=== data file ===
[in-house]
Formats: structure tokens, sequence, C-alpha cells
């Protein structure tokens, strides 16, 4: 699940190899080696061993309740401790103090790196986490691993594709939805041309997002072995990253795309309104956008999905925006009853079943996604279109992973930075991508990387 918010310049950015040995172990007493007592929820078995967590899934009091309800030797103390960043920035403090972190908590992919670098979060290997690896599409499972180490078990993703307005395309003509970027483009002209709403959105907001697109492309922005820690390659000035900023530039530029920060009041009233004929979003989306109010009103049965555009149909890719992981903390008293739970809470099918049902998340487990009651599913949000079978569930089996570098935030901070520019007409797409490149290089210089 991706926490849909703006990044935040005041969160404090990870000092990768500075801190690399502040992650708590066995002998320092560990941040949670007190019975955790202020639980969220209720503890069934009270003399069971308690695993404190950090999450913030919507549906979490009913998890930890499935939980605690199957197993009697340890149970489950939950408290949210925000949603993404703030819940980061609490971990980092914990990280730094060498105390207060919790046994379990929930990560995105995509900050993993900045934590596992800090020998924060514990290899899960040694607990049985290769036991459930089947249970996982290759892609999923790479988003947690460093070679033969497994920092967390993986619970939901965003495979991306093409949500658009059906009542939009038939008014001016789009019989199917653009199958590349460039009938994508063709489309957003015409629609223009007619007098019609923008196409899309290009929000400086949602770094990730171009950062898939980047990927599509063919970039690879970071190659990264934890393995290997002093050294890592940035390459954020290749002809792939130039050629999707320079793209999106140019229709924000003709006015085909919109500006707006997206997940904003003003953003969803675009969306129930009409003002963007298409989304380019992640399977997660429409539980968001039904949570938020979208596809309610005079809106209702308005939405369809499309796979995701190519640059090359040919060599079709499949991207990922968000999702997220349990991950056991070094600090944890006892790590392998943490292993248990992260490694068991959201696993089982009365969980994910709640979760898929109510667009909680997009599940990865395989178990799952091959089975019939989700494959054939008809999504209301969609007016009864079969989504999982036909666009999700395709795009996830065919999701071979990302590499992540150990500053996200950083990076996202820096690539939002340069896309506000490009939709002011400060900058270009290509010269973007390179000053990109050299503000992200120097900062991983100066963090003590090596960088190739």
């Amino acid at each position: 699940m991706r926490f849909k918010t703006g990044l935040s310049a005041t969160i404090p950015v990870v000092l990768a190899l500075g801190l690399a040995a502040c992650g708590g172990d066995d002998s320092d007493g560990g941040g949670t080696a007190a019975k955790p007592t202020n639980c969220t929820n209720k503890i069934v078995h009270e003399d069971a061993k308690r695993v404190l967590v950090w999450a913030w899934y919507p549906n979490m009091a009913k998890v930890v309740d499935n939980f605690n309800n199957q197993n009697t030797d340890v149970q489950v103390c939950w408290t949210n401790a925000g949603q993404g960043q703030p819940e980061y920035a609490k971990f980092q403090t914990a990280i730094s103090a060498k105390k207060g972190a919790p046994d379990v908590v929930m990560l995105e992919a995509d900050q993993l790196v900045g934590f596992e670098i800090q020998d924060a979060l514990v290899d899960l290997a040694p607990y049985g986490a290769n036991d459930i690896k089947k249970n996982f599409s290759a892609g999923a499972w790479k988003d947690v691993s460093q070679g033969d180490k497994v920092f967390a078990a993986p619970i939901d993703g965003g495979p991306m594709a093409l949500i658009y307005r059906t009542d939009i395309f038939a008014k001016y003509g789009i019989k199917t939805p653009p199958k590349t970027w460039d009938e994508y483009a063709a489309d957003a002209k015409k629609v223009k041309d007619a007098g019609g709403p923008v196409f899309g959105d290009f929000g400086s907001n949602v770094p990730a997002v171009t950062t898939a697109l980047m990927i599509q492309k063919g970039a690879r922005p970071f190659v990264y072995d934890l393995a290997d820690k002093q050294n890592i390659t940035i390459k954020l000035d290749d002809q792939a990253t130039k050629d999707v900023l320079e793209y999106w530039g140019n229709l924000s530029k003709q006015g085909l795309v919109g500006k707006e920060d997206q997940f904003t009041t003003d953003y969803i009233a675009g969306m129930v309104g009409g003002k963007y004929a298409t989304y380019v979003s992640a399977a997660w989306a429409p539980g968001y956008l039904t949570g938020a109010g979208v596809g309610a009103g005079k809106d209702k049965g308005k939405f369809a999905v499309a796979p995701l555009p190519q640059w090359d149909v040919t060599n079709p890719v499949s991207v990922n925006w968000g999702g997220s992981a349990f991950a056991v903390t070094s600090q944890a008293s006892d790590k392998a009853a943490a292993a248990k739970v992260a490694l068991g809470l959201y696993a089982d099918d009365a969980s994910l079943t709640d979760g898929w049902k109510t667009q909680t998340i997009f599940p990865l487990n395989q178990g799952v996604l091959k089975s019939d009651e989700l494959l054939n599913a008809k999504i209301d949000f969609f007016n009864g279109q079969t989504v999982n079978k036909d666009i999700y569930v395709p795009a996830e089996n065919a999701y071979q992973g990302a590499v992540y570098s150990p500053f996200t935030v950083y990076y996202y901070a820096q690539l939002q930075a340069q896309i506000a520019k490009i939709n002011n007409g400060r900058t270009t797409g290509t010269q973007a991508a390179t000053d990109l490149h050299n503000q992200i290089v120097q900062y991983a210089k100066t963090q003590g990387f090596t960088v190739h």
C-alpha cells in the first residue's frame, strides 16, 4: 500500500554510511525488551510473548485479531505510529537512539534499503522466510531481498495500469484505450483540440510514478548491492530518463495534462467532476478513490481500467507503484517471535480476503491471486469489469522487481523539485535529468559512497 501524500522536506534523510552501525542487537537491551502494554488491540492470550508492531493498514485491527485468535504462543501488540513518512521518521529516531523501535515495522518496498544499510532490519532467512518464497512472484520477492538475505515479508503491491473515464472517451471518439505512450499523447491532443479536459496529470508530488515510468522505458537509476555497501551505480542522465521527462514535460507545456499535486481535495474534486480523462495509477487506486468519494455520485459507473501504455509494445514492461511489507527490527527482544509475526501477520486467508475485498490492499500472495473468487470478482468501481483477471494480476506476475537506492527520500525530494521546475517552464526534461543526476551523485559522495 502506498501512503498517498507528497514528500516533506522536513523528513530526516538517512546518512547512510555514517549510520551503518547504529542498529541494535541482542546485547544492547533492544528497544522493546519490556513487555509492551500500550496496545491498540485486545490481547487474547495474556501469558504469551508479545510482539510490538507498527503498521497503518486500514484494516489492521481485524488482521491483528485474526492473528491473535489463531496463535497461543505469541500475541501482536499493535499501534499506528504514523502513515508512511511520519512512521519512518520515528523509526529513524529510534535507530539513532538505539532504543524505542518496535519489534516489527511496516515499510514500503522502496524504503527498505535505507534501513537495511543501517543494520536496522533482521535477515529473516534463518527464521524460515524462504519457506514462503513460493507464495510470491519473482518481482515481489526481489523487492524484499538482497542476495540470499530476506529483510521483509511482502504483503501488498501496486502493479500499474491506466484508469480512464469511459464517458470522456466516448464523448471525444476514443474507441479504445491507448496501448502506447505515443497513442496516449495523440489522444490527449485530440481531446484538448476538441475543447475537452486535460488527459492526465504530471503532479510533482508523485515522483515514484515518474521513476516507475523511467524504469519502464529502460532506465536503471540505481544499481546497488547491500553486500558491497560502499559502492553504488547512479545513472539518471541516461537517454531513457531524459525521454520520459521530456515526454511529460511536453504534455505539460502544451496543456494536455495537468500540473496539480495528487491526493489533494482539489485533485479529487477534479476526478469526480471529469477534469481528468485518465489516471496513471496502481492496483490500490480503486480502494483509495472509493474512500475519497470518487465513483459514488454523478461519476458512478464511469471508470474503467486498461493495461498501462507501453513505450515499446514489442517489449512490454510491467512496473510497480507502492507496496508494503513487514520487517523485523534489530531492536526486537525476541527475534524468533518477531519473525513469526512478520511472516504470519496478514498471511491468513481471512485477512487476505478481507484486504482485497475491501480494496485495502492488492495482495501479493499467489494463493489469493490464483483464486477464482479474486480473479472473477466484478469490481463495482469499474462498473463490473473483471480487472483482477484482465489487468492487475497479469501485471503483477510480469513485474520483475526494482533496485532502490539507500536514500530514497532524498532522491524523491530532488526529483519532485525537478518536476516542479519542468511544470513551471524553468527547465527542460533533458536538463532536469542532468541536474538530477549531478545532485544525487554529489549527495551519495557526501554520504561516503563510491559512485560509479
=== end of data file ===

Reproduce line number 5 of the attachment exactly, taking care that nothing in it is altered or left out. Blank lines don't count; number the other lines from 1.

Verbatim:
C-alpha cells in the first residue's frame, strides 16, 4: 500500500554510511525488551510473548485479531505510529537512539534499503522466510531481498495500469484505450483540440510514478548491492530518463495534462467532476478513490481500467507503484517471535480476503491471486469489469522487481523539485535529468559512497 501524500522536506534523510552501525542487537537491551502494554488491540492470550508492531493498514485491527485468535504462543501488540513518512521518521529516531523501535515495522518496498544499510532490519532467512518464497512472484520477492538475505515479508503491491473515464472517451471518439505512450499523447491532443479536459496529470508530488515510468522505458537509476555497501551505480542522465521527462514535460507545456499535486481535495474534486480523462495509477487506486468519494455520485459507473501504455509494445514492461511489507527490527527482544509475526501477520486467508475485498490492499500472495473468487470478482468501481483477471494480476506476475537506492527520500525530494521546475517552464526534461543526476551523485559522495 502506498501512503498517498507528497514528500516533506522536513523528513530526516538517512546518512547512510555514517549510520551503518547504529542498529541494535541482542546485547544492547533492544528497544522493546519490556513487555509492551500500550496496545491498540485486545490481547487474547495474556501469558504469551508479545510482539510490538507498527503498521497503518486500514484494516489492521481485524488482521491483528485474526492473528491473535489463531496463535497461543505469541500475541501482536499493535499501534499506528504514523502513515508512511511520519512512521519512518520515528523509526529513524529510534535507530539513532538505539532504543524505542518496535519489534516489527511496516515499510514500503522502496524504503527498505535505507534501513537495511543501517543494520536496522533482521535477515529473516534463518527464521524460515524462504519457506514462503513460493507464495510470491519473482518481482515481489526481489523487492524484499538482497542476495540470499530476506529483510521483509511482502504483503501488498501496486502493479500499474491506466484508469480512464469511459464517458470522456466516448464523448471525444476514443474507441479504445491507448496501448502506447505515443497513442496516449495523440489522444490527449485530440481531446484538448476538441475543447475537452486535460488527459492526465504530471503532479510533482508523485515522483515514484515518474521513476516507475523511467524504469519502464529502460532506465536503471540505481544499481546497488547491500553486500558491497560502499559502492553504488547512479545513472539518471541516461537517454531513457531524459525521454520520459521530456515526454511529460511536453504534455505539460502544451496543456494536455495537468500540473496539480495528487491526493489533494482539489485533485479529487477534479476526478469526480471529469477534469481528468485518465489516471496513471496502481492496483490500490480503486480502494483509495472509493474512500475519497470518487465513483459514488454523478461519476458512478464511469471508470474503467486498461493495461498501462507501453513505450515499446514489442517489449512490454510491467512496473510497480507502492507496496508494503513487514520487517523485523534489530531492536526486537525476541527475534524468533518477531519473525513469526512478520511472516504470519496478514498471511491468513481471512485477512487476505478481507484486504482485497475491501480494496485495502492488492495482495501479493499467489494463493489469493490464483483464486477464482479474486480473479472473477466484478469490481463495482469499474462498473463490473473483471480487472483482477484482465489487468492487475497479469501485471503483477510480469513485474520483475526494482533496485532502490539507500536514500530514497532524498532522491524523491530532488526529483519532485525537478518536476516542479519542468511544470513551471524553468527547465527542460533533458536538463532536469542532468541536474538530477549531478545532485544525487554529489549527495551519495557526501554520504561516503563510491559512485560509479